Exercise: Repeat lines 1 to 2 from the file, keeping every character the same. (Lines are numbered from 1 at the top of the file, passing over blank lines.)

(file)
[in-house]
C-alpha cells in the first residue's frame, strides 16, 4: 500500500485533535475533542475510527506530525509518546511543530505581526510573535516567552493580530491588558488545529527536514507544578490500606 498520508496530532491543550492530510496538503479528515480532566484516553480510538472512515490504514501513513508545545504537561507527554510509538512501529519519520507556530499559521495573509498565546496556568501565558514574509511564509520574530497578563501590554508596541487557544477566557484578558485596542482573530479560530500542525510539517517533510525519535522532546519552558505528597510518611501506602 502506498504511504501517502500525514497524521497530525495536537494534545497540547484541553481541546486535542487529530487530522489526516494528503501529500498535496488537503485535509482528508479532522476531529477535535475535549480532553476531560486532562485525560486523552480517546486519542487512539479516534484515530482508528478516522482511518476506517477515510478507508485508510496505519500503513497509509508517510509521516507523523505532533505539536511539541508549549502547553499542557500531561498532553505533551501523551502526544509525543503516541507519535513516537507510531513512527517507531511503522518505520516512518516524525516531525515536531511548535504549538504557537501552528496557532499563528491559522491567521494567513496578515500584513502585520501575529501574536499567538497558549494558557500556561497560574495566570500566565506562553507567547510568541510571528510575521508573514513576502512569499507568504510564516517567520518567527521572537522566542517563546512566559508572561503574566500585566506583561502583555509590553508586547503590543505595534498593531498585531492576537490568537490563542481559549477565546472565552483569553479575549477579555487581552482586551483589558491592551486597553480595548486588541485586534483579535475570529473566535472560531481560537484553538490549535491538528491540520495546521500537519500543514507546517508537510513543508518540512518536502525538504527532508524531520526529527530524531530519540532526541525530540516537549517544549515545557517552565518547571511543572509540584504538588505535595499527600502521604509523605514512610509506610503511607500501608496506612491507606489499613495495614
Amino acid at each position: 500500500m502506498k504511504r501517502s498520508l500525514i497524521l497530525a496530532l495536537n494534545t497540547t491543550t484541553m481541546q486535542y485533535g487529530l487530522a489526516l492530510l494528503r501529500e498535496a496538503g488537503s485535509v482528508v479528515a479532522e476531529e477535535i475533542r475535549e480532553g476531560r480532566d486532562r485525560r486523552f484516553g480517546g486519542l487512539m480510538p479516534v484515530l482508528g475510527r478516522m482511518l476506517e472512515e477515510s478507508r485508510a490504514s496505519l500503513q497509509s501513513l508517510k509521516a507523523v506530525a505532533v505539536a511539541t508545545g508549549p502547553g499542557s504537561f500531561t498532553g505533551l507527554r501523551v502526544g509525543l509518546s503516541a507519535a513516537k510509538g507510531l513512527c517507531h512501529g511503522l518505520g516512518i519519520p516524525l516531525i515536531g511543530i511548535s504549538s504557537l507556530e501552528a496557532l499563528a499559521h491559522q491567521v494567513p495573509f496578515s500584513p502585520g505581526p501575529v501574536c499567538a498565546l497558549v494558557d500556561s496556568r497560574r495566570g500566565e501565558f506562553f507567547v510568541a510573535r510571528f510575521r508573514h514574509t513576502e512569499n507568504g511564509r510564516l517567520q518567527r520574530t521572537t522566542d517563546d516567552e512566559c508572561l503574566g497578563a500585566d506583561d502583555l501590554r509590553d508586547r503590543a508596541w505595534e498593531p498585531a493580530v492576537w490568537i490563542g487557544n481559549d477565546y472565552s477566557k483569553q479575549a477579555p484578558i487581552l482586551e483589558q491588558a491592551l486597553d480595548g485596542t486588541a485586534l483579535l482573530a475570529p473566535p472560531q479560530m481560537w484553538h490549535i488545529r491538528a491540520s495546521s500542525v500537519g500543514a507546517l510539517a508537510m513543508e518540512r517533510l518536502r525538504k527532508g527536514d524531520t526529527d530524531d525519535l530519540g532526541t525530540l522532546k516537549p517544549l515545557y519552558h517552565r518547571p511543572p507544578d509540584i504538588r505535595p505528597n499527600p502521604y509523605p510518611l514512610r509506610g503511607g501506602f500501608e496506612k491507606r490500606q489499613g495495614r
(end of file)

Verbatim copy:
[in-house]
C-alpha cells in the first residue's frame, strides 16, 4: 500500500485533535475533542475510527506530525509518546511543530505581526510573535516567552493580530491588558488545529527536514507544578490500606 498520508496530532491543550492530510496538503479528515480532566484516553480510538472512515490504514501513513508545545504537561507527554510509538512501529519519520507556530499559521495573509498565546496556568501565558514574509511564509520574530497578563501590554508596541487557544477566557484578558485596542482573530479560530500542525510539517517533510525519535522532546519552558505528597510518611501506602 502506498504511504501517502500525514497524521497530525495536537494534545497540547484541553481541546486535542487529530487530522489526516494528503501529500498535496488537503485535509482528508479532522476531529477535535475535549480532553476531560486532562485525560486523552480517546486519542487512539479516534484515530482508528478516522482511518476506517477515510478507508485508510496505519500503513497509509508517510509521516507523523505532533505539536511539541508549549502547553499542557500531561498532553505533551501523551502526544509525543503516541507519535513516537507510531513512527517507531511503522518505520516512518516524525516531525515536531511548535504549538504557537501552528496557532499563528491559522491567521494567513496578515500584513502585520501575529501574536499567538497558549494558557500556561497560574495566570500566565506562553507567547510568541510571528510575521508573514513576502512569499507568504510564516517567520518567527521572537522566542517563546512566559508572561503574566500585566506583561502583555509590553508586547503590543505595534498593531498585531492576537490568537490563542481559549477565546472565552483569553479575549477579555487581552482586551483589558491592551486597553480595548486588541485586534483579535475570529473566535472560531481560537484553538490549535491538528491540520495546521500537519500543514507546517508537510513543508518540512518536502525538504527532508524531520526529527530524531530519540532526541525530540516537549517544549515545557517552565518547571511543572509540584504538588505535595499527600502521604509523605514512610509506610503511607500501608496506612491507606489499613495495614